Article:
A leading cyber-security company is warning people travelling to the US that American authorities might search their social media posts before they depart.
C3IA Solutions, based in Poole, Dorset, said that to get a visa, applicants must complete the US Electronic System for Travel Authorisation (ESTA).
When they do so, they must provide the names of their online accounts for the last five years.
It allows the US authorities to check photographs, locations, dates of birth and other metadata.
It details information including the latitude and longitude of the locations of photographs as well as the date and time.
And in future the authorities might also request passwords – something that has previously been considered.
Matt Horan, security director of the leading cyber-security firm, said: “Many people are unaware of the level of the checks and naturally some find it quite intrusive.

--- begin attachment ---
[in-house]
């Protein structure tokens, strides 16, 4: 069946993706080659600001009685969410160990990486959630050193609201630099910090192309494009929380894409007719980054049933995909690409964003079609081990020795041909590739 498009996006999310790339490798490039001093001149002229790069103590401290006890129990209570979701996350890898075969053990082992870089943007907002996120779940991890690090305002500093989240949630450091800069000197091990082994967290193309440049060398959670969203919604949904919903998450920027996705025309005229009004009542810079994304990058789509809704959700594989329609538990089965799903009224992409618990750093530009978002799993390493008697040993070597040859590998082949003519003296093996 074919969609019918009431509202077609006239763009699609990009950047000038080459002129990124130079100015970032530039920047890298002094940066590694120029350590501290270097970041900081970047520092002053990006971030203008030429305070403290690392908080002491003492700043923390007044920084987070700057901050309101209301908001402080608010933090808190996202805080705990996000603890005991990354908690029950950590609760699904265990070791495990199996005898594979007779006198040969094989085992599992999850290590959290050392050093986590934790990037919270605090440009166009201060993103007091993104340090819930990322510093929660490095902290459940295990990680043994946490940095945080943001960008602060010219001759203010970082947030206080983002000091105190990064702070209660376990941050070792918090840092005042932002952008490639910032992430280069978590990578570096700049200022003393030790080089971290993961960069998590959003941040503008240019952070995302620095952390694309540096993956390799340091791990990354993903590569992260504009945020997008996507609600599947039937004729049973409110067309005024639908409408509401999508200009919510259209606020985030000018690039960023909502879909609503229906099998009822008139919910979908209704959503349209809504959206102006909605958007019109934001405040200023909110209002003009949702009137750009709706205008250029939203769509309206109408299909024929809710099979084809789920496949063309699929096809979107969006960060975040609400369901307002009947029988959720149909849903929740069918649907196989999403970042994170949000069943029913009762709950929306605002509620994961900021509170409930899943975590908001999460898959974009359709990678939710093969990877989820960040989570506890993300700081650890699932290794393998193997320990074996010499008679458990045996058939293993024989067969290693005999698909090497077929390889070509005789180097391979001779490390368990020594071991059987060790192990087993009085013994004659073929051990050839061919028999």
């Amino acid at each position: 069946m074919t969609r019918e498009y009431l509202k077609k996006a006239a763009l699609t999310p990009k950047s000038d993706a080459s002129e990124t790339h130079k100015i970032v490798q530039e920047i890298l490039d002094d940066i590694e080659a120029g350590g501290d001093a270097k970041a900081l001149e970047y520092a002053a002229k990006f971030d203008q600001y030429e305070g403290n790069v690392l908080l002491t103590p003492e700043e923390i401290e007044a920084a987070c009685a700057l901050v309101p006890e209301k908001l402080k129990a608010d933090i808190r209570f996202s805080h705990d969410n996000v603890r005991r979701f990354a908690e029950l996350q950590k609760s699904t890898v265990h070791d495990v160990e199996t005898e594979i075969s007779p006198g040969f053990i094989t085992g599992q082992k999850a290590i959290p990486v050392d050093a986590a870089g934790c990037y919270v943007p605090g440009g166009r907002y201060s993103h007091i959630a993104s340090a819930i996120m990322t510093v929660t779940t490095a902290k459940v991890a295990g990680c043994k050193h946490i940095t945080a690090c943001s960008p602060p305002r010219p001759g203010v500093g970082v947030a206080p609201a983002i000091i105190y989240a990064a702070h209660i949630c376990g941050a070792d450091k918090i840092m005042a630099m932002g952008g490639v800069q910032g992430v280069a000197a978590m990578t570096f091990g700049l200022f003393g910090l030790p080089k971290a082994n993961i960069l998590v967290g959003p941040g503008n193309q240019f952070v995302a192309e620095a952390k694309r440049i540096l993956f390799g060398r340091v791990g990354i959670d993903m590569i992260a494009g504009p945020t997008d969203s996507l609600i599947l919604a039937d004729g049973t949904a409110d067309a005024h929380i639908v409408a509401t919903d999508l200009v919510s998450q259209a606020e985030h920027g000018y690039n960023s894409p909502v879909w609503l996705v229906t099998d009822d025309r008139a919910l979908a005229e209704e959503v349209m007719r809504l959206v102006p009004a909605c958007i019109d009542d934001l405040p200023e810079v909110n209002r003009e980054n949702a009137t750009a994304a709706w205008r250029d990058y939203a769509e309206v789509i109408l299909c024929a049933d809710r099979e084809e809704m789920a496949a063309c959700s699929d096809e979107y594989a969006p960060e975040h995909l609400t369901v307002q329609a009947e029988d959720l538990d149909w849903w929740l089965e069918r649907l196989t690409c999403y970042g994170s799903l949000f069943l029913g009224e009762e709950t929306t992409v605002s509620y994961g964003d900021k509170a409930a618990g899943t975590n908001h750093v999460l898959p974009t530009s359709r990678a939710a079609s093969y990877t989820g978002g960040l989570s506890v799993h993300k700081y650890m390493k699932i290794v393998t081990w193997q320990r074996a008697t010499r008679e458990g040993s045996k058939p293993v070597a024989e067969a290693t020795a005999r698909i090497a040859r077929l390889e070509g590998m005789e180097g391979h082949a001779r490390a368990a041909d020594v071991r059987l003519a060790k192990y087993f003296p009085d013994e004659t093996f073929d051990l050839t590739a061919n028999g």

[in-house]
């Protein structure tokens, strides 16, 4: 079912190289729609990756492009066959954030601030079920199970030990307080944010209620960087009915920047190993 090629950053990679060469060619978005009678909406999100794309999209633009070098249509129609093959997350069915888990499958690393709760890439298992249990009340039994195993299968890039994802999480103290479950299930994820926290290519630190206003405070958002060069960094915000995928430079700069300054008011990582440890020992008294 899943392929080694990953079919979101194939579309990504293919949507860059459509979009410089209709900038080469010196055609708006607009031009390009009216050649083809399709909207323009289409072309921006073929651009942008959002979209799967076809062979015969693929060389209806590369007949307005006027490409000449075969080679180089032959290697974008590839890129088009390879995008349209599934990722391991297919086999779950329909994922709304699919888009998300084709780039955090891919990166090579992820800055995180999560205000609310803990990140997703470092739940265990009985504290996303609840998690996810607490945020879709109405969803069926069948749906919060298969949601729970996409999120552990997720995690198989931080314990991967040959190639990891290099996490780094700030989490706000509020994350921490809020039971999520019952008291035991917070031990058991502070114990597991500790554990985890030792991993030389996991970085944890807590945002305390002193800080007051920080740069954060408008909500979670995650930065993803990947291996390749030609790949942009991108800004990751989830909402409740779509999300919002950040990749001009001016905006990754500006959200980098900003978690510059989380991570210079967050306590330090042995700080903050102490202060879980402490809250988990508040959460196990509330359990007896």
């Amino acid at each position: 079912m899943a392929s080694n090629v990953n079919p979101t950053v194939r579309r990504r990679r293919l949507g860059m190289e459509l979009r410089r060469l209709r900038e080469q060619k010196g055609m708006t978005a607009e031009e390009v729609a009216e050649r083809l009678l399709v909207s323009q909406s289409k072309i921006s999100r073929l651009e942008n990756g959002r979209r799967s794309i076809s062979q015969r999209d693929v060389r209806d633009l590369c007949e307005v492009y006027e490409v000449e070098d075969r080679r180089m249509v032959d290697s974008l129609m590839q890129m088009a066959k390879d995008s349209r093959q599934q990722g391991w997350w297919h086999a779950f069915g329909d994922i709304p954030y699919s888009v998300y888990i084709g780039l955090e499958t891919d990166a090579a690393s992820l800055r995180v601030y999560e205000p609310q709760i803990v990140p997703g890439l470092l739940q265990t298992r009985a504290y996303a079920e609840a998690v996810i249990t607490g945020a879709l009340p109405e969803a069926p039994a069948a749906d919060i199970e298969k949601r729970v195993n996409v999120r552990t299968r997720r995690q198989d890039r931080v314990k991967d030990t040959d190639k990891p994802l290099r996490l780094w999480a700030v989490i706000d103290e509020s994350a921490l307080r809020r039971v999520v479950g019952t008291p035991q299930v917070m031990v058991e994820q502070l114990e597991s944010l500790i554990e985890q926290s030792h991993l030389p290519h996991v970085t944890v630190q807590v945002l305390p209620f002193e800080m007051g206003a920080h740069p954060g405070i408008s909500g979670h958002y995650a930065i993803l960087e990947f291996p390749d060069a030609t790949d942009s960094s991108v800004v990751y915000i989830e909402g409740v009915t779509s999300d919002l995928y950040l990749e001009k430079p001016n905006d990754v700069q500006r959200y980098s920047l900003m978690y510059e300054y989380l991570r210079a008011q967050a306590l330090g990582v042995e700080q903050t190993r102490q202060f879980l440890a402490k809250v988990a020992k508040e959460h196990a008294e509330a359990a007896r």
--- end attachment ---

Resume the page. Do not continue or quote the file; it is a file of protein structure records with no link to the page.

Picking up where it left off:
“Ostensibly this is about screening out terrorists and individuals that may have had contact with ‘special interest’ groups.
“This stems from the President’s executive order in March 2017 that put ‘extreme vetting’ into place.
“It is highly controversial and its effectiveness has been questioned, but nevertheless it exists, and if you want to enter the US for business or pleasure it is a necessary evil.
“And if it is discovered that people haven’t disclosed the details required then visas might not be forthcoming, or worse still you may get to the US customs and be turned back.
“It is always wise to assume any social media posts, no matter how far back in time – and indeed those in private groups – could become publicly available for all to see.
“And remember that the US authorities might not understand the humour, innuendo or sarcasm of a Briton.
“In future the State Department might request passwords as well, and this really will focus minds.
“Our online footprint is something about which there is lots of debate and from a security point of view it is a potential weakness and we urge people to be careful and cautious when using social media.
“We have seen many people in the public eye being caught up in a media storm because of an old or poorly phrased tweet or post.
“But it is not just famous people for whom this sort of thing is a potential problem; anyone can be affected and it might prevent them being able to travel to the US.”